Monarch butterfly graphic

This is what the extinction crisis looks like. Check out our powerful video about the #MonarchEmergency on Facebook or YouTube and tell Congress to act now.

Candy darter

April Wins for Aquatic Species

This month the Center is celebrating some long-awaited wins for three small species of the water.

First, following 10 years of Center work in and out of court, the U.S. Fish and Wildlife Service protected 319 river miles of critical habitat for yellow lance mussels. Threatened by pollution from agriculture, logging, urban development and climate change, these freshwater mussels are down to just seven populations in North Carolina, Virginia and Maryland.

Another southern stream-dweller, the colorful candy darter, won almost 370 river miles of critical habitat in Virginia and West Virginia thanks to a lawsuit by the Center and allies. We petitioned to protect this small, rainbow-colored fish in 2010, and the Service finally did (eight years later). The new habitat protections will help it survive.

And a Center lawsuit has just won a proposed critical habitat designation for Panama City crayfishes — 7,177 acres — plus a commitment from the Service to finalize the species' federal protection by December. We first petitioned for these fascinating Florida critters in 2010.

Western yellow-billed cuckoo

Southwest Songbirds Win Almost 300,000 Protected Acres

After more than two decades of Center advocacy and litigation, this week the Fish and Wildlife Service designated 298,845 acres of protected critical habitat for one of the Southwest's rarest birds. We first petitioned to protect the beautiful western yellow-billed cuckoo in 1998, later suing to reach a settlement that forced the agency to safeguard habitat. Unfortunately the final designation is 172,000 acres under what was first proposed.

This striking songbird with flashy white tail markings — one of only a few species that eat spiny caterpillars — once ranged widely in the West. Now, due to threats like development, dams and livestock grazing, only about 800 pairs are left on Earth.

"We're thrilled these beautiful birds are finally receiving protections for their streamside homes," said Center attorney Brian Segee.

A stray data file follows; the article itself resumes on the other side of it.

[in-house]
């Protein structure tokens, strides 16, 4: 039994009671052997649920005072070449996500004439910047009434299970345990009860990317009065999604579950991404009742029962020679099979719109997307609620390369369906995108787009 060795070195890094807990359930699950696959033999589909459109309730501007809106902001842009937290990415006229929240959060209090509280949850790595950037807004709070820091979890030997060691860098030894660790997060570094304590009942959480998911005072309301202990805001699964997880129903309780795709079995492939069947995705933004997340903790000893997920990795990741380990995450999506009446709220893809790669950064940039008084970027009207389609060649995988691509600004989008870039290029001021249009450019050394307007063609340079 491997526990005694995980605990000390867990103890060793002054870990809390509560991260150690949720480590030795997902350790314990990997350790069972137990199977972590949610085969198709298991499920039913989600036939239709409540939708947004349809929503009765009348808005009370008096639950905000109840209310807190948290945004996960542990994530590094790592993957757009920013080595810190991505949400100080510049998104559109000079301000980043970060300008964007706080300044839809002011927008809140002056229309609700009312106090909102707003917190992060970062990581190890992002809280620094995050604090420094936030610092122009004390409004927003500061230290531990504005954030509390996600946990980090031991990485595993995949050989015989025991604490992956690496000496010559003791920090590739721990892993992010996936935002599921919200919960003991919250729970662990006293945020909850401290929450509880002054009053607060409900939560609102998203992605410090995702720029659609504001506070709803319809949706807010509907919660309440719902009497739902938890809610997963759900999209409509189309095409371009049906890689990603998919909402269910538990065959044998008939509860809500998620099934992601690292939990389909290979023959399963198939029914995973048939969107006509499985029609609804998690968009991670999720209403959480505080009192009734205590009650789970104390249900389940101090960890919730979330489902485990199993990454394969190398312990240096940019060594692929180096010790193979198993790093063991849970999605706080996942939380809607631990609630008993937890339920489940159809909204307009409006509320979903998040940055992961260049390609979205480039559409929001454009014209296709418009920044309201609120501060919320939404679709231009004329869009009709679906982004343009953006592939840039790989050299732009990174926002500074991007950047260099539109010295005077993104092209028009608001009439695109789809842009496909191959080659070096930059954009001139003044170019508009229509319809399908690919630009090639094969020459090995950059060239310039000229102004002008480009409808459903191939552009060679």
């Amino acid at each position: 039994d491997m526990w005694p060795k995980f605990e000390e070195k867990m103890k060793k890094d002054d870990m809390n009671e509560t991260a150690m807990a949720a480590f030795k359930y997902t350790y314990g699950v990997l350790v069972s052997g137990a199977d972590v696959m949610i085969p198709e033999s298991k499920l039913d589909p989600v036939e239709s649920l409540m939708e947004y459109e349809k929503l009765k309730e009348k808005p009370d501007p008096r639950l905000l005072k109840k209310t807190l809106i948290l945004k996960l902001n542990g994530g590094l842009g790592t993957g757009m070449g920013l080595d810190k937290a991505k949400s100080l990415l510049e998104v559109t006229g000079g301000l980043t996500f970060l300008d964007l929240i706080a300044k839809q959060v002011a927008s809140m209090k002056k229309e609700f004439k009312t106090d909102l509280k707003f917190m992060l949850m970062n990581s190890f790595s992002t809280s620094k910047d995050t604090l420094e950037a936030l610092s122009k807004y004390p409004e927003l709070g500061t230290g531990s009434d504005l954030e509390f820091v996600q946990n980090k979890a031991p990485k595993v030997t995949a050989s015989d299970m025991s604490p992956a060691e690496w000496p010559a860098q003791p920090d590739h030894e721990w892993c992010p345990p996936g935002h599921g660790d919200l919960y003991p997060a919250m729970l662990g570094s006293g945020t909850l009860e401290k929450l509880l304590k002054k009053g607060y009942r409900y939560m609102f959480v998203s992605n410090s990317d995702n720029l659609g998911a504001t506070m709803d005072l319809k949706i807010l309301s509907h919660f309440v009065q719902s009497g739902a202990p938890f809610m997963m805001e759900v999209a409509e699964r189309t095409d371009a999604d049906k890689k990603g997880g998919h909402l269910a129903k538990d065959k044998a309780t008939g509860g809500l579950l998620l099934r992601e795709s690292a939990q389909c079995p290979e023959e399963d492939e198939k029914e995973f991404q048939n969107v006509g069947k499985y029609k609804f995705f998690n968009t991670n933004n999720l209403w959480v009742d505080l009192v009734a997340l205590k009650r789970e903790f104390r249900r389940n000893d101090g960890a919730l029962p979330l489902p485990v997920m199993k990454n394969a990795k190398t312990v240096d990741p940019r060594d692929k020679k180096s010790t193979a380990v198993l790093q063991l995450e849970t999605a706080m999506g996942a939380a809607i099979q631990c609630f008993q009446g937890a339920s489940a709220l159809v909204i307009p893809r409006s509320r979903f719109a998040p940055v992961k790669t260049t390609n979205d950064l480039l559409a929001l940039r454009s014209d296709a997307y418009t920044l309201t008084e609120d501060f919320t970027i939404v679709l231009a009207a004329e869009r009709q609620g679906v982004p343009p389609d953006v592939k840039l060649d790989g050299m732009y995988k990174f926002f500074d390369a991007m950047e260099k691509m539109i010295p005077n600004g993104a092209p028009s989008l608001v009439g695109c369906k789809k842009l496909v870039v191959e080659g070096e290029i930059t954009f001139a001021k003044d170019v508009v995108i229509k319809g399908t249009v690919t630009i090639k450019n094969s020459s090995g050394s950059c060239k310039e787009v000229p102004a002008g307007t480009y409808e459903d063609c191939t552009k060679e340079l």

Private Lands Must Play a Role in 30x30, Reports Revelator

Sangre de Cristo Mountains

The goal of conserving 30% of the planet's lands and waters by 2030 — both for wildlife and for climate stability — cannot be achieved only by expanding protected public lands, a new study shows.  

Right now, in the United States, 26% of ocean waters are protected but only 12% of the land is, writes Tara Lohan in The Revelator. Private lands are where habitat is disappearing fastest, and Congress needs to help by dedicating more funds to conserve those lands. State and local governments, plus philanthropists, also need to help.

Border wall

Center Op-ed: President Biden, Tear Down This Wall

During Trump's massive border-wall buildout, writes Center intern Hon'mana Seukteoma, borderlands people and wildlife suffered at the hands of the Border Patrol, Arizona police and even National Park Service. In the name of the wall, historic and holy sites were desecrated; human and wild communities alike were damaged and degraded.

And Tohono O'odham activists — who stood up to defend the fragile and beautiful places where their people have lived for so long — were tear-gassed and shot with rubber bullets.

It's not enough for the Biden administration to condemn Trump's border wall. Instead, it must take the wall down. And put a stop to the militarization and destruction of Indigenous lands.

Honeybees

That's Wild: Gut Microbes Define Belonging for Honeybees

Every honeybee colony has its own unique scent, which is how bees distinguish between their colony mates and invading bees intent on stealing honey. But how do these signature colony scents arise?  
 
When scientists move a baby bee from one hive to another, the new colony accepts it, and the young bee eventually takes on the smell of the new colony. This implies colony scent markers aren't genetic — and led researchers to wonder if gut microbes play a role.  
 
To test this hypothesis, they fed different gut microbes to two bees from the same colony.  
The bees produced different scents and, in turn, identified their nest mates as enemies.  
They even fought each other. 

Learn more at Scientific American.

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Photo credits: Humpack whale by Ed Lyman/NOAA; Black Lives Matter protest sign by James Eades/Unsplash; Tongass National Forest by John Schoen; The Walden Pond Collection courtesy TimLamanFineArt.com; oilfield by Babette Plana/Flickr; monarch butterfly graphic by Dipika Kadaba/Center for Biological Diversity; candy darter by Todd Crail/University of Toledo; western yellow-billed cuckoo by Peter Pearsall/USFWS; Sangre de Cristo Mountains courtesy Trinchera Blanca Ranch; border wall by Patrick Donnelly/Center for Biological Diversity; honeybees by mtsofan/Flickr.